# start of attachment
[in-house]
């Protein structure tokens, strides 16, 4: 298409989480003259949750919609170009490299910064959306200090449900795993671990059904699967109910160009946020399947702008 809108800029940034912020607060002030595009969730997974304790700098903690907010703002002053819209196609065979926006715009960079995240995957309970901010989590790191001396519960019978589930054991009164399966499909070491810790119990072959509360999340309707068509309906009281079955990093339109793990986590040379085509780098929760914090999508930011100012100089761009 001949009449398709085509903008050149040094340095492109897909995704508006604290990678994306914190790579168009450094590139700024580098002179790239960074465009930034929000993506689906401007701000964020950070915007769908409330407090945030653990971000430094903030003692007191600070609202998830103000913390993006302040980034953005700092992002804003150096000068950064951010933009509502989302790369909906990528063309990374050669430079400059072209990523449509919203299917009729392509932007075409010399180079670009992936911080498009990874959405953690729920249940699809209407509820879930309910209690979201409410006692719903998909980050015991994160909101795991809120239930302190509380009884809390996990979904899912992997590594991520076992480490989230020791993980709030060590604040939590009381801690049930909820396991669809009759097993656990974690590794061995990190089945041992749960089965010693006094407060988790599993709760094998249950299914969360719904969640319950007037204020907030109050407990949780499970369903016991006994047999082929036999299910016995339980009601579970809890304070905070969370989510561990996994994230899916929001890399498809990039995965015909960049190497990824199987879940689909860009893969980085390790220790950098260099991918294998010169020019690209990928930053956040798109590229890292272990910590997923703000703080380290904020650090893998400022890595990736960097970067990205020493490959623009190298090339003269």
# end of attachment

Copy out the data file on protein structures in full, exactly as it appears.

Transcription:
[in-house]
């Protein structure tokens, strides 16, 4: 298409989480003259949750919609170009490299910064959306200090449900795993671990059904699967109910160009946020399947702008 809108800029940034912020607060002030595009969730997974304790700098903690907010703002002053819209196609065979926006715009960079995240995957309970901010989590790191001396519960019978589930054991009164399966499909070491810790119990072959509360999340309707068509309906009281079955990093339109793990986590040379085509780098929760914090999508930011100012100089761009 001949009449398709085509903008050149040094340095492109897909995704508006604290990678994306914190790579168009450094590139700024580098002179790239960074465009930034929000993506689906401007701000964020950070915007769908409330407090945030653990971000430094903030003692007191600070609202998830103000913390993006302040980034953005700092992002804003150096000068950064951010933009509502989302790369909906990528063309990374050669430079400059072209990523449509919203299917009729392509932007075409010399180079670009992936911080498009990874959405953690729920249940699809209407509820879930309910209690979201409410006692719903998909980050015991994160909101795991809120239930302190509380009884809390996990979904899912992997590594991520076992480490989230020791993980709030060590604040939590009381801690049930909820396991669809009759097993656990974690590794061995990190089945041992749960089965010693006094407060988790599993709760094998249950299914969360719904969640319950007037204020907030109050407990949780499970369903016991006994047999082929036999299910016995339980009601579970809890304070905070969370989510561990996994994230899916929001890399498809990039995965015909960049190497990824199987879940689909860009893969980085390790220790950098260099991918294998010169020019690209990928930053956040798109590229890292272990910590997923703000703080380290904020650090893998400022890595990736960097970067990205020493490959623009190298090339003269």